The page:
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Survey of Milk Quality on United States Dairy Farms Utilizing Automatic Milking Systems

Published by the American Society of Agricultural and Biological Engineers, St. Joseph, Michigan

Citation:  Paper number  033016,  2003 ASAE Annual Meeting . (doi: 10.13031/2013.14995) @2003
Authors:   Jason M. Helgren, Douglas J. Reinemann
Keywords:   automatic, milking robots, milking machines, milk production, somatic cell count, total bacterial count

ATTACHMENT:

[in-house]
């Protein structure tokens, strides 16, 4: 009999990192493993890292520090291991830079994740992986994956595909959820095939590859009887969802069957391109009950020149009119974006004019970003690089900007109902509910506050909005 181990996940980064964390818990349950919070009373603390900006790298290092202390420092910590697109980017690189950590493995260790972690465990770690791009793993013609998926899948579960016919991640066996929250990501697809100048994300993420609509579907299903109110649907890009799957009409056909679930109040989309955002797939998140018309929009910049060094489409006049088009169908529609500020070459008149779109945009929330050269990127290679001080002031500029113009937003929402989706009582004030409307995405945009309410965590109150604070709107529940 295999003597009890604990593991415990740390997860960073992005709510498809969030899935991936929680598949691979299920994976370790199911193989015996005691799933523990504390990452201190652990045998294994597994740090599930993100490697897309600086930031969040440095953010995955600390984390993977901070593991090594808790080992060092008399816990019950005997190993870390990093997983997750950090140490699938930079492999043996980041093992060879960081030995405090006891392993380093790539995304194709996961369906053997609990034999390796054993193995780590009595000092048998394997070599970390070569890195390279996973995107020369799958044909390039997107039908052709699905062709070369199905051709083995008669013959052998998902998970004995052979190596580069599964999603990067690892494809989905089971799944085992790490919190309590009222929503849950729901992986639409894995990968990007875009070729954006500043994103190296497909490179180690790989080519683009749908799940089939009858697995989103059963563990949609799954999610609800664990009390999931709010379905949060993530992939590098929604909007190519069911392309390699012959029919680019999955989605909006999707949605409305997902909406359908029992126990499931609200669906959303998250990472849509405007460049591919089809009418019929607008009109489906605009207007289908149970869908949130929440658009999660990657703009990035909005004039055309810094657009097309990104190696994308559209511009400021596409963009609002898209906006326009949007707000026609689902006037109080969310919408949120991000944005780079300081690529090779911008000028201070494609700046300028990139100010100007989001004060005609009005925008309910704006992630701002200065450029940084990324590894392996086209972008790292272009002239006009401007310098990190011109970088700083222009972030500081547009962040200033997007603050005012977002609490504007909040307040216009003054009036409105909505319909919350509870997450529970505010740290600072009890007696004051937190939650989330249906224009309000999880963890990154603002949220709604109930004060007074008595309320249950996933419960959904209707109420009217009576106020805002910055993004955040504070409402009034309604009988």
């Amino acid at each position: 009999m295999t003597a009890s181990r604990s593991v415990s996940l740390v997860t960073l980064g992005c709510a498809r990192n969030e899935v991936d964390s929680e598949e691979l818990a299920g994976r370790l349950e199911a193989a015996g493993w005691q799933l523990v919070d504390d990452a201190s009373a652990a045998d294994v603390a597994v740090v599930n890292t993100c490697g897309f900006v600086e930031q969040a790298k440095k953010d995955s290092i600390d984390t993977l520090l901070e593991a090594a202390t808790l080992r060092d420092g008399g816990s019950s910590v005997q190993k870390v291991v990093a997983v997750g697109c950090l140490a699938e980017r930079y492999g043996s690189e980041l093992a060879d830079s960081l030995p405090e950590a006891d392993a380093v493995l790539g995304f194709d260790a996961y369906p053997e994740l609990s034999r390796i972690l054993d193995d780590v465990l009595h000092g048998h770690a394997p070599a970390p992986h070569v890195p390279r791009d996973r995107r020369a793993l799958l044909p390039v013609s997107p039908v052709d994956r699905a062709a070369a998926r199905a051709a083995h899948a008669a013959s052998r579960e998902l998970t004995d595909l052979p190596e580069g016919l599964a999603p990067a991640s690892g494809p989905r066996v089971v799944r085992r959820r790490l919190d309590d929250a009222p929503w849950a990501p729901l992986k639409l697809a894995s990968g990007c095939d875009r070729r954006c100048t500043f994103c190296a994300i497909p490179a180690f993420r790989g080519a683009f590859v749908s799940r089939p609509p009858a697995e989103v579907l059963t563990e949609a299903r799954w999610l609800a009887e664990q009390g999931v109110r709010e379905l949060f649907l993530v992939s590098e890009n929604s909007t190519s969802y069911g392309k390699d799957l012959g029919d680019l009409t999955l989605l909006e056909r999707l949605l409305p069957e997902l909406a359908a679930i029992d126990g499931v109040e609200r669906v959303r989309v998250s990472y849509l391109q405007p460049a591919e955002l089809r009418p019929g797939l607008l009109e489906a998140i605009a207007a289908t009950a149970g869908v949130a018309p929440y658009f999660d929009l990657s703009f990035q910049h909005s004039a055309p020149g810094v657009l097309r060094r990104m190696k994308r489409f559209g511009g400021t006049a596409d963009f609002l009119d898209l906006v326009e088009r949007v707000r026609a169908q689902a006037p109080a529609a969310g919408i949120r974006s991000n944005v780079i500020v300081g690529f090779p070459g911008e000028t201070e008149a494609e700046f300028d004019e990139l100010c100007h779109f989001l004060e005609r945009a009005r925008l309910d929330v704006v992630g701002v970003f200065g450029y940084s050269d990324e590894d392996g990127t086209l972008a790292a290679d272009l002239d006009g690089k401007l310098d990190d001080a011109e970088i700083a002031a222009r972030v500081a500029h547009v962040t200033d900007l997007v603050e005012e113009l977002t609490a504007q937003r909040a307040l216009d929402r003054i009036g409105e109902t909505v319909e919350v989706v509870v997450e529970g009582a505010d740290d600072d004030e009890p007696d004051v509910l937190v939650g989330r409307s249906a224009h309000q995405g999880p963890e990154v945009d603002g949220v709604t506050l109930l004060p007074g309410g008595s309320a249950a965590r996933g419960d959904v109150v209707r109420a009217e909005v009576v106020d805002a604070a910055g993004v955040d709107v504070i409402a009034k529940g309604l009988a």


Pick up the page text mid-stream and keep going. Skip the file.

Milk quality parameters were recorded for United States dairy farms utilizing automatic milking (AM) from August 2000 to June 2003. Additional farms were admitted to the study as they began operation so that the full data set includes 12 AM farms. Somatic cell count (SCC) and total bacterial count (TBC) data was analyzed and compared to corresponding data from conventional farms in Wisconsin as well as data from European AM installations. The geometric mean SCC was 267,670 cells/ml and geometric mean TBC was 13,283 cfu/ml for all U.S. AM farm data collected. The study featured two primary objectives. The first was to assess seasonal variations in milk quality on AM and conventional farms. The second was to assess changes in the quality of milk from AM installations as the amount of time the system had been in operation increased. A clear and significant seasonal effect was evident for the SCC data, with higher values observed during the summer months (July, August, and September). There was no significant difference in SCC between AM farms and conventional farms. There was slight evidence of a seasonal effect on TBC. TBC of milk from AM farms was found to be lower than that from conventional farms. There is some evidence that both SCC and TBC decrease as the amount of time a farm utilizing AM increases.

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